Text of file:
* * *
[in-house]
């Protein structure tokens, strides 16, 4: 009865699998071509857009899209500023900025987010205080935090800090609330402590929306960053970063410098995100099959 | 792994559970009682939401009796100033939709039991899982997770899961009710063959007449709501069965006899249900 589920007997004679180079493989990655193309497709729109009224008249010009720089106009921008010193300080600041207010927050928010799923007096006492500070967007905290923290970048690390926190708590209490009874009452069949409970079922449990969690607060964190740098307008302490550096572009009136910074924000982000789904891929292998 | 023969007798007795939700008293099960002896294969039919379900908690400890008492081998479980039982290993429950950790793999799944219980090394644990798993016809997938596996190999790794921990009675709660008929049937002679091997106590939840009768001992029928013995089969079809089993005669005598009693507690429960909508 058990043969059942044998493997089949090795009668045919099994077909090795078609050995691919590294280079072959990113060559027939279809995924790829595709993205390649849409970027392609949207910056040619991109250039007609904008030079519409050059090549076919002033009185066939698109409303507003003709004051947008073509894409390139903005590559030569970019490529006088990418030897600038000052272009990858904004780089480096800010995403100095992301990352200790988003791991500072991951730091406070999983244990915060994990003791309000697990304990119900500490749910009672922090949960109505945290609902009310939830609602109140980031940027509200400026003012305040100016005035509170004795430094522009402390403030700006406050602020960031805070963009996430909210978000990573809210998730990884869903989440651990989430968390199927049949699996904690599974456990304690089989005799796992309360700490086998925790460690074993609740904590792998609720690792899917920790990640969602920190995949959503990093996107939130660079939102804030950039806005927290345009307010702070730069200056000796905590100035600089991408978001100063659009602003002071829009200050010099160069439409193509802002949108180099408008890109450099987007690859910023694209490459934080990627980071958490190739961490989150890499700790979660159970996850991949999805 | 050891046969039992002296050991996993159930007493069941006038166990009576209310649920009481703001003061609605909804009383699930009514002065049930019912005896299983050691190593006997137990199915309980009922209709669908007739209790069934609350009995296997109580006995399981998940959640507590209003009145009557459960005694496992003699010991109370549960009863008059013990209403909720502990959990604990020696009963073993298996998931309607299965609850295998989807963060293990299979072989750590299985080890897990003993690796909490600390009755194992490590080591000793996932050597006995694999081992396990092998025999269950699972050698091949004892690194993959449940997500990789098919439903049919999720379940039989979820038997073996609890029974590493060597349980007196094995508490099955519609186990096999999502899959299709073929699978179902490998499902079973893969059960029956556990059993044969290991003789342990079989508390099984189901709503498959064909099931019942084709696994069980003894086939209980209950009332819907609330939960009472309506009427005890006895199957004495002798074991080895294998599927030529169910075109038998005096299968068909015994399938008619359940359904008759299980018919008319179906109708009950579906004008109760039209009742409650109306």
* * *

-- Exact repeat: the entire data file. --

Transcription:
[in-house]
């Protein structure tokens, strides 16, 4: 009865699998071509857009899209500023900025987010205080935090800090609330402590929306960053970063410098995100099959 | 792994559970009682939401009796100033939709039991899982997770899961009710063959007449709501069965006899249900 589920007997004679180079493989990655193309497709729109009224008249010009720089106009921008010193300080600041207010927050928010799923007096006492500070967007905290923290970048690390926190708590209490009874009452069949409970079922449990969690607060964190740098307008302490550096572009009136910074924000982000789904891929292998 | 023969007798007795939700008293099960002896294969039919379900908690400890008492081998479980039982290993429950950790793999799944219980090394644990798993016809997938596996190999790794921990009675709660008929049937002679091997106590939840009768001992029928013995089969079809089993005669005598009693507690429960909508 058990043969059942044998493997089949090795009668045919099994077909090795078609050995691919590294280079072959990113060559027939279809995924790829595709993205390649849409970027392609949207910056040619991109250039007609904008030079519409050059090549076919002033009185066939698109409303507003003709004051947008073509894409390139903005590559030569970019490529006088990418030897600038000052272009990858904004780089480096800010995403100095992301990352200790988003791991500072991951730091406070999983244990915060994990003791309000697990304990119900500490749910009672922090949960109505945290609902009310939830609602109140980031940027509200400026003012305040100016005035509170004795430094522009402390403030700006406050602020960031805070963009996430909210978000990573809210998730990884869903989440651990989430968390199927049949699996904690599974456990304690089989005799796992309360700490086998925790460690074993609740904590792998609720690792899917920790990640969602920190995949959503990093996107939130660079939102804030950039806005927290345009307010702070730069200056000796905590100035600089991408978001100063659009602003002071829009200050010099160069439409193509802002949108180099408008890109450099987007690859910023694209490459934080990627980071958490190739961490989150890499700790979660159970996850991949999805 | 050891046969039992002296050991996993159930007493069941006038166990009576209310649920009481703001003061609605909804009383699930009514002065049930019912005896299983050691190593006997137990199915309980009922209709669908007739209790069934609350009995296997109580006995399981998940959640507590209003009145009557459960005694496992003699010991109370549960009863008059013990209403909720502990959990604990020696009963073993298996998931309607299965609850295998989807963060293990299979072989750590299985080890897990003993690796909490600390009755194992490590080591000793996932050597006995694999081992396990092998025999269950699972050698091949004892690194993959449940997500990789098919439903049919999720379940039989979820038997073996609890029974590493060597349980007196094995508490099955519609186990096999999502899959299709073929699978179902490998499902079973893969059960029956556990059993044969290991003789342990079989508390099984189901709503498959064909099931019942084709696994069980003894086939209980209950009332819907609330939960009472309506009427005890006895199957004495002798074991080895294998599927030529169910075109038998005096299968068909015994399938008619359940359904008759299980018919008319179906109708009950579906004008109760039209009742409650109306």